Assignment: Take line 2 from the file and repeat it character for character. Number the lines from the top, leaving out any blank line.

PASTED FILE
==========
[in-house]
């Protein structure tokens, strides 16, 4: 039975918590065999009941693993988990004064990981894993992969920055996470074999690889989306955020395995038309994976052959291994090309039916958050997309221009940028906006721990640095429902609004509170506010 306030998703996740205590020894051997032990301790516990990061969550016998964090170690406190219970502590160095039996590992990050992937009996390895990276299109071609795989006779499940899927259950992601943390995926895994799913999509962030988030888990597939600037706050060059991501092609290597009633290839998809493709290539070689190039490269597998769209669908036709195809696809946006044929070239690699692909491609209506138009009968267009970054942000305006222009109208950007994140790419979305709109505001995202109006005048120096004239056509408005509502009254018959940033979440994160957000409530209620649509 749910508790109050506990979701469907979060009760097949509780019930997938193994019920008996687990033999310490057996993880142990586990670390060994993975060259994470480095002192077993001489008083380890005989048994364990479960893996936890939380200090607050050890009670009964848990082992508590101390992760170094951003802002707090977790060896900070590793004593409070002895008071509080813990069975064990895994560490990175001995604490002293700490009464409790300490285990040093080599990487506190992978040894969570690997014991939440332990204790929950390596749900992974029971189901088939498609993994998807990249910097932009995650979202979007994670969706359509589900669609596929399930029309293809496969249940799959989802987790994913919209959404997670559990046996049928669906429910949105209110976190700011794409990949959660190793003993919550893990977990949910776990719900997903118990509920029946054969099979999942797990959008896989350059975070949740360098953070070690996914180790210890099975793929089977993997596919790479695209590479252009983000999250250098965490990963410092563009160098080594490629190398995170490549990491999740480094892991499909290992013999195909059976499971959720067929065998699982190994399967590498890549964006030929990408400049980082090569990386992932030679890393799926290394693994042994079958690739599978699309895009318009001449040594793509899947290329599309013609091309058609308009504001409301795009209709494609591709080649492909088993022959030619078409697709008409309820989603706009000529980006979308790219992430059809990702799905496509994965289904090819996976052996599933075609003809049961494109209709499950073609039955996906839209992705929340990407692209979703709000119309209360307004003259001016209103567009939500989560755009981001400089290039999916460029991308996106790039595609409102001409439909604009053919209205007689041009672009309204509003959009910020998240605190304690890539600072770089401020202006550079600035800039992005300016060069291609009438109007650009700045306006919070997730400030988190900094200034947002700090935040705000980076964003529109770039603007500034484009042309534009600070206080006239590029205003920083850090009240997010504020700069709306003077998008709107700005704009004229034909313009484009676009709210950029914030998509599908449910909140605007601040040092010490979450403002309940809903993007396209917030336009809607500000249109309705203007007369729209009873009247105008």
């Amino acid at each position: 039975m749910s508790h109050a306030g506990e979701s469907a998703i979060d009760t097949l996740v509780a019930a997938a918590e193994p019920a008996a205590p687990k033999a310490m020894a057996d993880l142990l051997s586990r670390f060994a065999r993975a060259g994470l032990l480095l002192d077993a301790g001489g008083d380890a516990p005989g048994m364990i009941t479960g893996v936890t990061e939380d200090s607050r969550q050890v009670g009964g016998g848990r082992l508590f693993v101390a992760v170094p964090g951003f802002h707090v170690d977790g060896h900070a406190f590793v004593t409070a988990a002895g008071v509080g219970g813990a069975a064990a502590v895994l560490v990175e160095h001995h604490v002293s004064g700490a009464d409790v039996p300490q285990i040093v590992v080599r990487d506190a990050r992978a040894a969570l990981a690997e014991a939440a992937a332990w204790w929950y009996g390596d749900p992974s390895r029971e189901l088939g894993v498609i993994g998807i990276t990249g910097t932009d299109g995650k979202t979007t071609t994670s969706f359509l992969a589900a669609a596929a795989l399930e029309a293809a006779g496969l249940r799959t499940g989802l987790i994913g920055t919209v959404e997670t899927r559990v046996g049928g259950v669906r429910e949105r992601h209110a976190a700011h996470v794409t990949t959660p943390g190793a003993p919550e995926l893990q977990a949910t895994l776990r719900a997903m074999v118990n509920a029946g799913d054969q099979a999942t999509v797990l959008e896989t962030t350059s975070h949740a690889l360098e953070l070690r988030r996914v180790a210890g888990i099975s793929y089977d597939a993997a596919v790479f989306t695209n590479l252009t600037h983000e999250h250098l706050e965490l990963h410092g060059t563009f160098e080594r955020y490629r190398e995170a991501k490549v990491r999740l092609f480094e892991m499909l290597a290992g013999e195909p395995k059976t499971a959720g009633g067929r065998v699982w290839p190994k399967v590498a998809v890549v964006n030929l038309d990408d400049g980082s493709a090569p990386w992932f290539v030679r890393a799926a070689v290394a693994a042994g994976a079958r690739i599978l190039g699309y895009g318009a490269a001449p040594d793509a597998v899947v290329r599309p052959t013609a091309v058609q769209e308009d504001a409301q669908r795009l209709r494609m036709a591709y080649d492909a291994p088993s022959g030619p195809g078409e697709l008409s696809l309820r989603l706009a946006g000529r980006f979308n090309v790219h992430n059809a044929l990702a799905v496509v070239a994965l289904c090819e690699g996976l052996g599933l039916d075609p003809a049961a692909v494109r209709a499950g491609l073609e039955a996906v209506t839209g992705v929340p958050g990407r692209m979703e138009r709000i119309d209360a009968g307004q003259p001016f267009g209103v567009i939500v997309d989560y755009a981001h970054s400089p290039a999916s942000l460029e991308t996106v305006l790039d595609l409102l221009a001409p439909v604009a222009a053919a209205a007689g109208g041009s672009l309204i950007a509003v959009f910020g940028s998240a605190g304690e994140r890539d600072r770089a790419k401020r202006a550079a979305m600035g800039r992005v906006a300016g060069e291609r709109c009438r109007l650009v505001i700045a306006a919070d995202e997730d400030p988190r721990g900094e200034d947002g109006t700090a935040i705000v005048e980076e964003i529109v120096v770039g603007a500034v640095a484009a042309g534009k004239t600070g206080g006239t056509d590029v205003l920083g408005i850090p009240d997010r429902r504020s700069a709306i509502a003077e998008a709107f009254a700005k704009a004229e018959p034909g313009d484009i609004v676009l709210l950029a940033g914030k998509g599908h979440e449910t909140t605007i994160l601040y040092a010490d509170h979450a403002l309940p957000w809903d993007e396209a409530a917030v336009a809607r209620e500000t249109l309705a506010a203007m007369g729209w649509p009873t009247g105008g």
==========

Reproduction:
């Protein structure tokens, strides 16, 4: 039975918590065999009941693993988990004064990981894993992969920055996470074999690889989306955020395995038309994976052959291994090309039916958050997309221009940028906006721990640095429902609004509170506010 306030998703996740205590020894051997032990301790516990990061969550016998964090170690406190219970502590160095039996590992990050992937009996390895990276299109071609795989006779499940899927259950992601943390995926895994799913999509962030988030888990597939600037706050060059991501092609290597009633290839998809493709290539070689190039490269597998769209669908036709195809696809946006044929070239690699692909491609209506138009009968267009970054942000305006222009109208950007994140790419979305709109505001995202109006005048120096004239056509408005509502009254018959940033979440994160957000409530209620649509 749910508790109050506990979701469907979060009760097949509780019930997938193994019920008996687990033999310490057996993880142990586990670390060994993975060259994470480095002192077993001489008083380890005989048994364990479960893996936890939380200090607050050890009670009964848990082992508590101390992760170094951003802002707090977790060896900070590793004593409070002895008071509080813990069975064990895994560490990175001995604490002293700490009464409790300490285990040093080599990487506190992978040894969570690997014991939440332990204790929950390596749900992974029971189901088939498609993994998807990249910097932009995650979202979007994670969706359509589900669609596929399930029309293809496969249940799959989802987790994913919209959404997670559990046996049928669906429910949105209110976190700011794409990949959660190793003993919550893990977990949910776990719900997903118990509920029946054969099979999942797990959008896989350059975070949740360098953070070690996914180790210890099975793929089977993997596919790479695209590479252009983000999250250098965490990963410092563009160098080594490629190398995170490549990491999740480094892991499909290992013999195909059976499971959720067929065998699982190994399967590498890549964006030929990408400049980082090569990386992932030679890393799926290394693994042994079958690739599978699309895009318009001449040594793509899947290329599309013609091309058609308009504001409301795009209709494609591709080649492909088993022959030619078409697709008409309820989603706009000529980006979308790219992430059809990702799905496509994965289904090819996976052996599933075609003809049961494109209709499950073609039955996906839209992705929340990407692209979703709000119309209360307004003259001016209103567009939500989560755009981001400089290039999916460029991308996106790039595609409102001409439909604009053919209205007689041009672009309204509003959009910020998240605190304690890539600072770089401020202006550079600035800039992005300016060069291609009438109007650009700045306006919070997730400030988190900094200034947002700090935040705000980076964003529109770039603007500034484009042309534009600070206080006239590029205003920083850090009240997010504020700069709306003077998008709107700005704009004229034909313009484009676009709210950029914030998509599908449910909140605007601040040092010490979450403002309940809903993007396209917030336009809607500000249109309705203007007369729209009873009247105008």